Social justice alliance Citizens UK has welcomed Hackney Council’s plans to introduce “essential” licensing measures for landlords.
Cllr Sem Moema, Mayor Glanville’s adviser on private renting, yesterday launched a consultation on new powers designed to protect the borough’s tenants from living in “appalling conditions”.
Under the plans, landlords in Stoke Newington and Clapton – where the council says 20 per cent of tenants face problems like dangerous boilers, exposed wiring or vermin infestations – would require a licence from the Town Hall to ensure their properties are “safe, secure and well-maintained”.
Citizens UK organiser Caitlin Burbridge welcomed the move: “This is something we have been campaigning for in Hackney for the past year. The proposals, once enacted, will provide Hackney Council with the powers it needs not only to bring rogue landlords to book but also to insist on landlords meeting standards that sadly many privately rented properties in the borough do not meet.”
In May, members of the group, including pupils from Cardinal Pole Catholic School, delivered a petition calling for a licensing scheme to the Town Hall.
Burbridge added: “Citizens UK Hackney would like to thank Cllr Moema and her team for driving these essential proposals forward with such commitment.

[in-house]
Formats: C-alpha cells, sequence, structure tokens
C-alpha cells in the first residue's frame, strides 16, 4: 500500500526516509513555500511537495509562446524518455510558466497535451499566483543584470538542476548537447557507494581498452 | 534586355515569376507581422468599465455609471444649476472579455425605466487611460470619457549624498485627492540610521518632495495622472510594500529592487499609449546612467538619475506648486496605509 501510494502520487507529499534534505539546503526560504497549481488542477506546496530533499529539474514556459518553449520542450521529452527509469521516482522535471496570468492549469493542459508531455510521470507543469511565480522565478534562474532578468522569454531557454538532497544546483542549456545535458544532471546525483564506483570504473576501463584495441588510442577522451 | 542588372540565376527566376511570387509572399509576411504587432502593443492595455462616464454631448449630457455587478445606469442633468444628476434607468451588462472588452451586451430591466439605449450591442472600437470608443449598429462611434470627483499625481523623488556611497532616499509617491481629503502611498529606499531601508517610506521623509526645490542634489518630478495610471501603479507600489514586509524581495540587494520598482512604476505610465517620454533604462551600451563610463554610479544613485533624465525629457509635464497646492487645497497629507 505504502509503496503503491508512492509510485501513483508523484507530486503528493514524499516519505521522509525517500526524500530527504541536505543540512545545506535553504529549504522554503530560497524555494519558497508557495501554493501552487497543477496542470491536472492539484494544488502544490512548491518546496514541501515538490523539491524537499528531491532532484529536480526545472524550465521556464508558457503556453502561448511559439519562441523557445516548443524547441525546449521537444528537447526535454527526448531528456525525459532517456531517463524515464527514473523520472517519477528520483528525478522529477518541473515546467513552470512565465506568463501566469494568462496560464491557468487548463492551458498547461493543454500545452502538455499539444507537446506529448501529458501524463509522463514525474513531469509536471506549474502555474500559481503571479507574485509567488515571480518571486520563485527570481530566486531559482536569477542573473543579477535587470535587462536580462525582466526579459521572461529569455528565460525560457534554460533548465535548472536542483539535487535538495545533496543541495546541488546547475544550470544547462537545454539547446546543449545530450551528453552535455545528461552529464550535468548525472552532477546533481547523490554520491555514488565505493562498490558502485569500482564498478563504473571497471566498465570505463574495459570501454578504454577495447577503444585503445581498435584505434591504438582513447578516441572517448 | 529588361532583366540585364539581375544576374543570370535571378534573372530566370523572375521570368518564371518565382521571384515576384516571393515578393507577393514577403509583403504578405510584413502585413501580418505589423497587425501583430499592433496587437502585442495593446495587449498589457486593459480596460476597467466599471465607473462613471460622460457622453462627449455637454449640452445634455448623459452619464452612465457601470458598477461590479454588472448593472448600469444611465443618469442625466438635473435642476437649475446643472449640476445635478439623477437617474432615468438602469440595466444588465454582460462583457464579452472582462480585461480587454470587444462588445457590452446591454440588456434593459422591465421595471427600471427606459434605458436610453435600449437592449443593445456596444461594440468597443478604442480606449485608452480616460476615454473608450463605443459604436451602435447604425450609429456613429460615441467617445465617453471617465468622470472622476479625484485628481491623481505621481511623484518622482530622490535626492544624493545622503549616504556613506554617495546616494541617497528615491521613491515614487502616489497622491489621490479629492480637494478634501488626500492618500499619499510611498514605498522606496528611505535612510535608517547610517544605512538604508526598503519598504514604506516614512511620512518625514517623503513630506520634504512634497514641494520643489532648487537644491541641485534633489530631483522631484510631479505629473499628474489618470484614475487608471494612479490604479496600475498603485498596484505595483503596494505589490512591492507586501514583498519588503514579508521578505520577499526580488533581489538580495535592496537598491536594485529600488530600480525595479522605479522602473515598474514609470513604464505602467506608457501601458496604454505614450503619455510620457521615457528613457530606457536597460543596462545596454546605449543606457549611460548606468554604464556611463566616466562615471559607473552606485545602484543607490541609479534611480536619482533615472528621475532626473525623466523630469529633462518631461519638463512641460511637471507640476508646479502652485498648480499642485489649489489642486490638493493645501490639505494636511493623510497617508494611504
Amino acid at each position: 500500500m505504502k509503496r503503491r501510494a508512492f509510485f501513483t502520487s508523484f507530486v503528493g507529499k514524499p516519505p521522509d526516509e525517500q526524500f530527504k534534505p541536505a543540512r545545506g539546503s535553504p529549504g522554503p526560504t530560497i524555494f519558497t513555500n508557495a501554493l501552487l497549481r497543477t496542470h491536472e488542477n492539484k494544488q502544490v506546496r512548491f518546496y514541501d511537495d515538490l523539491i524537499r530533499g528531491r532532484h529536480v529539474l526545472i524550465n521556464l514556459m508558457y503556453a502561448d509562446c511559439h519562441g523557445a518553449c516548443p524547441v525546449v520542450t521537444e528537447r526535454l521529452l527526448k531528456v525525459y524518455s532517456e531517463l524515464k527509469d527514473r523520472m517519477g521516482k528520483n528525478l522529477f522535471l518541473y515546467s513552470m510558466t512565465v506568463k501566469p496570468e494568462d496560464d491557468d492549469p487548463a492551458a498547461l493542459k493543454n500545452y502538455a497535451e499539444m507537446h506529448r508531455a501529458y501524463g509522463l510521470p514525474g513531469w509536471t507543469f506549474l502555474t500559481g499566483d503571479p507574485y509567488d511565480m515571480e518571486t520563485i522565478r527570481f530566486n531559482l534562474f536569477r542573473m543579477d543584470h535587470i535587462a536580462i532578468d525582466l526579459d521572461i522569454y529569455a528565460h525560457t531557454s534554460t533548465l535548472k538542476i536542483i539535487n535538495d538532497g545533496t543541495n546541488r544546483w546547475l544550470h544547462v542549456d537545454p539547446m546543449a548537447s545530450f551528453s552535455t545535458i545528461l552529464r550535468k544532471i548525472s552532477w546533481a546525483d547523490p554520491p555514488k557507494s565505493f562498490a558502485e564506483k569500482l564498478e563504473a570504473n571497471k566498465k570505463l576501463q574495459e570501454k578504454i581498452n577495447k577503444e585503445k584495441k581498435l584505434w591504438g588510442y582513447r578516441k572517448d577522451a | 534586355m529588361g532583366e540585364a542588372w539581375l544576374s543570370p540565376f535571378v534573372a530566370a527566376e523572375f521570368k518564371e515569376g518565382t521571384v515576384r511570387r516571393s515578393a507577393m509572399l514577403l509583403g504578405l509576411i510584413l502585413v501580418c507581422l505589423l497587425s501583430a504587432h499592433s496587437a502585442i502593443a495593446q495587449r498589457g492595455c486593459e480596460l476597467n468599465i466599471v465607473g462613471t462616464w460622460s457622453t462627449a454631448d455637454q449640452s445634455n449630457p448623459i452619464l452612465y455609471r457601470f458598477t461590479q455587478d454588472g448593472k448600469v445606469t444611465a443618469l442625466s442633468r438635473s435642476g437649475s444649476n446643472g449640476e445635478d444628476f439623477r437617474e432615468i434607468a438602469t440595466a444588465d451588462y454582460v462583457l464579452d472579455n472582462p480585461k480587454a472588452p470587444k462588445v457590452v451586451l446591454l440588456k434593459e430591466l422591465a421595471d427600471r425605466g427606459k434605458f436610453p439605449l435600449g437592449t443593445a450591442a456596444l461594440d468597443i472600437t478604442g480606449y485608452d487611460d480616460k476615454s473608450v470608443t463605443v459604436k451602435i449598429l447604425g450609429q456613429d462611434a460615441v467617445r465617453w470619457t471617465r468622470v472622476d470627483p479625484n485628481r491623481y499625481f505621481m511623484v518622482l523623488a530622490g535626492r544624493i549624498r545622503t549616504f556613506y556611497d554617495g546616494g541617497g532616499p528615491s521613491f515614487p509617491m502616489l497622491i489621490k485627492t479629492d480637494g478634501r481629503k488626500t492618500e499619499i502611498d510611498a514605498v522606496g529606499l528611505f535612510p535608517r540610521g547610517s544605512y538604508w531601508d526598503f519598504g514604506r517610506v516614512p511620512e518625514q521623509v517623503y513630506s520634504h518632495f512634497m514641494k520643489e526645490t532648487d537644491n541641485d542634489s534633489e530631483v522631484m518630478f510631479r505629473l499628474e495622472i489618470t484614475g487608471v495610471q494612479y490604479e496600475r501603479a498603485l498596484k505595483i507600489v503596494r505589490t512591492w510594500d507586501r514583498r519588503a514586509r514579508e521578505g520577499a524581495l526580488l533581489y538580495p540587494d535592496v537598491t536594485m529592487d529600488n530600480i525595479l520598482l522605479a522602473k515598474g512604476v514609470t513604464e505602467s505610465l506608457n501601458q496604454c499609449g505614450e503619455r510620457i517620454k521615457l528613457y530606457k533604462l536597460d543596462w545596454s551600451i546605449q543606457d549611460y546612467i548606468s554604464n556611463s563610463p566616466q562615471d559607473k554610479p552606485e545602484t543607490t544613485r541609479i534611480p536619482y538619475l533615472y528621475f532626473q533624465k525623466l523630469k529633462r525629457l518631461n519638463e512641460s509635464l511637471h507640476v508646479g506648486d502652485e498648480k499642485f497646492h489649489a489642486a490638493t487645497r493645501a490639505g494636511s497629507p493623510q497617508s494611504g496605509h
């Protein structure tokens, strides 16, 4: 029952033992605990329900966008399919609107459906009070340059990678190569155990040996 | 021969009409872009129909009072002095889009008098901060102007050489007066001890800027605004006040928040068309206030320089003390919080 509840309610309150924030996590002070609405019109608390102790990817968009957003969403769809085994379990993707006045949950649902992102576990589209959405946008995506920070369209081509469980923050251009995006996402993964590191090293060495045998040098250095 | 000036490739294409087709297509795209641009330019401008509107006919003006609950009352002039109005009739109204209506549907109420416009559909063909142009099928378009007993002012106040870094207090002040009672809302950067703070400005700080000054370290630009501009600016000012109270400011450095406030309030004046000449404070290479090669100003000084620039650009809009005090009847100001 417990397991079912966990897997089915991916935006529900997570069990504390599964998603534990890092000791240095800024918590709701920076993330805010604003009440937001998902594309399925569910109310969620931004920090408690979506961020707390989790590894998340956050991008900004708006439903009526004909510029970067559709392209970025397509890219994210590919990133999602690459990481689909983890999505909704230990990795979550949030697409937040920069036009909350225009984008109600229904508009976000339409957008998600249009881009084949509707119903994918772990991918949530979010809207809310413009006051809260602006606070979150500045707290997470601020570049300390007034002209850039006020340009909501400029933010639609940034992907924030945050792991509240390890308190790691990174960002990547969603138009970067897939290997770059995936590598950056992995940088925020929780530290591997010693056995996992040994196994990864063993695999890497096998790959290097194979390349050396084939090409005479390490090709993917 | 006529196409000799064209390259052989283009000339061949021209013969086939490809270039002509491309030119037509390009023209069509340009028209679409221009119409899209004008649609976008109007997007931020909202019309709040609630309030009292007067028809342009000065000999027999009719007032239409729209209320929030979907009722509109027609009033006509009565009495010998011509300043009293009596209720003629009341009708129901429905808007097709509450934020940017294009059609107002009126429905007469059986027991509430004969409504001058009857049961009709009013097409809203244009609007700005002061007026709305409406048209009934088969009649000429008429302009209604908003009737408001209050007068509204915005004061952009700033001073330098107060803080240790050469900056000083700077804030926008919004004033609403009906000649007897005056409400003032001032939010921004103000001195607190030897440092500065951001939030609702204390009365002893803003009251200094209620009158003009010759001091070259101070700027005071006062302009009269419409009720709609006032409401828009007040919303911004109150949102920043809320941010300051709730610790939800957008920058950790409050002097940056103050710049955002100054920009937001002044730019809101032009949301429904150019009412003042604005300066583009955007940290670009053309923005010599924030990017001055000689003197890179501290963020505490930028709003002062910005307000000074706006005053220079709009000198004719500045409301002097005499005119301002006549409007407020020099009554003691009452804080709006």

“Other London boroughs have found it of great benefit to have similar enhanced powers of enforcement and, if necessary, prosecution, to deal with the worst offenders.
“The move will undoubtedly drive up standards in the private rented sector on which so many people and families have to rely for a roof over their heads.”
The Town Hall’s proposals also include a licensing scheme for landlords letting Houses in Multiple Occupation (HMOs) – homes with two or more households and shared facilities such as kitchens, bathrooms and toilets – anywhere in the borough.
Cllr Moema urged residents to help shape the proposals, saying: “One in three homes in Hackney is privately rented, and too many renters face a raw deal of spiralling rents and a poor service from a minority of rogue landlords.
“Our research has exposed that in some parts of our borough, tenants face appalling conditions that put their safety at risk despite paying an average of £1,820 a month in rent for a standard two-bedroom home.
“This is simply unacceptable. We believe that introducing these licensing measures will give us the powers we need to tackle landlords who exploit renters and make sure their homes are safe, secure and well-maintained.
“But crucially, we want as many renters, landlords and residents who experience these issues first hand to respond to this consultation and give their views on our proposals.”
To have your say before the consultation closes in early December, please visit the council’s website here